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7.1f.2. Animal Language (Animal Language on PhilPapers)

Bechtel, William P. (1993). Decomposing intentionality: Perspectives on intentionality drawn from language research with two species of chimpanzees. Biology and Philosophy 8 (1):1-32.   (Cited by 7 | Google | More links)
Abstract:   In philosophy the term intentionality refers to the feature possessed by mental states of beingabout things others than themselves. A serious question has been how to explain the intentionality of mental states. This paper starts with linguistic representations, and explores how an organism might use linguistic symbols to represent other things. Two research projects of Sue Savage-Rumbaugh, one explicity teaching twopan troglodytes to use lexigrams intentionally, and the other exploring the ability of several members ofpan paniscus to learn lexigram use and comprehension of English speech spontaneously when raised in an appropriate environment, are examined to explore the acquisition process. Although it is controversial whether intentionality of mental states or linguistic symbols is primary, it is argued that the intentionality of linguistic symbols is primary and that studying how organisms learn to use linguistic symbols provides an avenue to understanding how intentionality is acquired by cognitive systems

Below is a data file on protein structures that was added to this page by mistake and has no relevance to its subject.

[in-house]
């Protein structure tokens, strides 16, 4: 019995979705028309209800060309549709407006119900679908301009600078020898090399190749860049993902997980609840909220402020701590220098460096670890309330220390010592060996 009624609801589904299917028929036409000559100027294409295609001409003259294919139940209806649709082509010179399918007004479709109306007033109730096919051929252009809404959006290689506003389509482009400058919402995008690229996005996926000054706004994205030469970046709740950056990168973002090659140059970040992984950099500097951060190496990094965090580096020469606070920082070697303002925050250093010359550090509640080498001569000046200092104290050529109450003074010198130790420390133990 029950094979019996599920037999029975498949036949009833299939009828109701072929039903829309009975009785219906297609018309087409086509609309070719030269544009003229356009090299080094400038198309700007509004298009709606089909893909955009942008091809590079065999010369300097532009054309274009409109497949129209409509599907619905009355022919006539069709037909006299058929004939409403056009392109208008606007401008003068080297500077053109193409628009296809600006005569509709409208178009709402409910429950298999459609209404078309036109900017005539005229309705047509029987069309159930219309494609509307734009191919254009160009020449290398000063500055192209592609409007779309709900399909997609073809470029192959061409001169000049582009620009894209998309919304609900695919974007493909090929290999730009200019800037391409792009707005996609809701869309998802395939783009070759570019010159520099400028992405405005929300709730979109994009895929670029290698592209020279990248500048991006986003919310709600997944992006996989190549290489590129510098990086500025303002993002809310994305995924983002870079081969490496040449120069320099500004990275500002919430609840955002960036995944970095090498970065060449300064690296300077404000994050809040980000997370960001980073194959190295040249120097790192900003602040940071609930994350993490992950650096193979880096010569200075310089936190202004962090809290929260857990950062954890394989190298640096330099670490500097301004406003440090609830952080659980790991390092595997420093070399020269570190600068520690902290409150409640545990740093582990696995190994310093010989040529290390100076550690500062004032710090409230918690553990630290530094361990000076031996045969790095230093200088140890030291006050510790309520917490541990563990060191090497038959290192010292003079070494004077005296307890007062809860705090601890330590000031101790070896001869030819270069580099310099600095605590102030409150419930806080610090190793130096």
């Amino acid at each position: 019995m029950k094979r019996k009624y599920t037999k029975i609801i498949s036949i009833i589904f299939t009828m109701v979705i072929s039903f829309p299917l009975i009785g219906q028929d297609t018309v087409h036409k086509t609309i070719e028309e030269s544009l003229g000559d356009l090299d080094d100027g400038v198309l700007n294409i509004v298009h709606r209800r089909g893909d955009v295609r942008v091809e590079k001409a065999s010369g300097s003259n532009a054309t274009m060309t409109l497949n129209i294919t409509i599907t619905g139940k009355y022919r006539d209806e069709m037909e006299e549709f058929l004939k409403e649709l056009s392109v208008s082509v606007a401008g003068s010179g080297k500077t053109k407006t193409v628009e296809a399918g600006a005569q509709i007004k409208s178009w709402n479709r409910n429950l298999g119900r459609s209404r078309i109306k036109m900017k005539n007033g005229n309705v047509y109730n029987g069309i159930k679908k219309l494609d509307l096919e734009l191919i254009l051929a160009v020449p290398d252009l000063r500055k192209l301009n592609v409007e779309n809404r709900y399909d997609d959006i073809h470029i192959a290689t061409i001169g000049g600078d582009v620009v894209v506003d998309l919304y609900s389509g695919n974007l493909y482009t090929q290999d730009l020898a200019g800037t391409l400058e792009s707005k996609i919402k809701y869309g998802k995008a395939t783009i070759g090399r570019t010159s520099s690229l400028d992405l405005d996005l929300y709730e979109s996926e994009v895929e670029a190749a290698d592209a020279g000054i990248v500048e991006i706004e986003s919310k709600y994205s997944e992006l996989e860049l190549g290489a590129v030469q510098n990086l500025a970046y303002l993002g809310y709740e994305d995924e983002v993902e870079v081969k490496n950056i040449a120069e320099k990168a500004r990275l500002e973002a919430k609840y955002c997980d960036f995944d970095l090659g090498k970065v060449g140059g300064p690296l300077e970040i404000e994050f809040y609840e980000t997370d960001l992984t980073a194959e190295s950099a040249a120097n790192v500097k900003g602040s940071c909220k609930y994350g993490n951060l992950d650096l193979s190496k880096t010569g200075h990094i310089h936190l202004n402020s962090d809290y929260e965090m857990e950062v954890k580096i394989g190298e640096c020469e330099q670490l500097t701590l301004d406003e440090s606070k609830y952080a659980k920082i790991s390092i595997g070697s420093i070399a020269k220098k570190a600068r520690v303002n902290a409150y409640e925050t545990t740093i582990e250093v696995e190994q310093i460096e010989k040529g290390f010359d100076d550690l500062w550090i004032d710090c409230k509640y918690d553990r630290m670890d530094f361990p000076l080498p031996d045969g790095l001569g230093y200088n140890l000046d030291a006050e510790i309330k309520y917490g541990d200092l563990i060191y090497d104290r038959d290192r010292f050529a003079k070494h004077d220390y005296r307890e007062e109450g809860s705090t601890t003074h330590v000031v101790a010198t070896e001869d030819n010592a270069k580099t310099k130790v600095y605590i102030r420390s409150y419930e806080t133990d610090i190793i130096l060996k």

Gauker, Christopher (1990). How to learn language like a chimpanzee. Philosophical Psychology 4 (1):139-46.   (Cited by 12 | Google)
Gross, Steven (2010). Origins of human communication - by Michael Tomasello. Mind and Language 25 (2):237-246.   (Google)
Lloyd, Elisabeth A. (2004). Kanzi, evolution, and language. Biology and Philosophy 19 (4):577-88.   (Cited by 2 | Google | More links)
Premack, David (1986). Gavagai! Or the Future History of the Animal Language Controversy. MIT Press.   (Cited by 88 | Google)
Savage-Rumbaugh, Sue & Brakke, K. E. (1996). Animal language: Methodological and interpretative issues. In Colin Allen & D. Jamison (eds.), Readings in Animal Cognition. MIT Press.   (Cited by 7 | Google)
Savage-Rumbaugh, E. S.; Rumbaugh, Duane M. & Boysen, Sarah T. (1980). Do apes use language? American Scientist 68:49-61.   (Cited by 18 | Google)
Sebeok, Thomas A. & Umiker-Sebeok, J. (1980). Speaking of Apes: A Critical Anthology of Two-Way Communication with Man. Plenum Press.   (Cited by 25 | Google)
Sue Savage-Rumbaugh, E.; Rumbaugh, Duane M. & Fields, William M. (2006). Language as a window on rationality. In Susan L. Hurley & Matthew Nudds (eds.), Rational Animals? Oxford University Press.   (Google)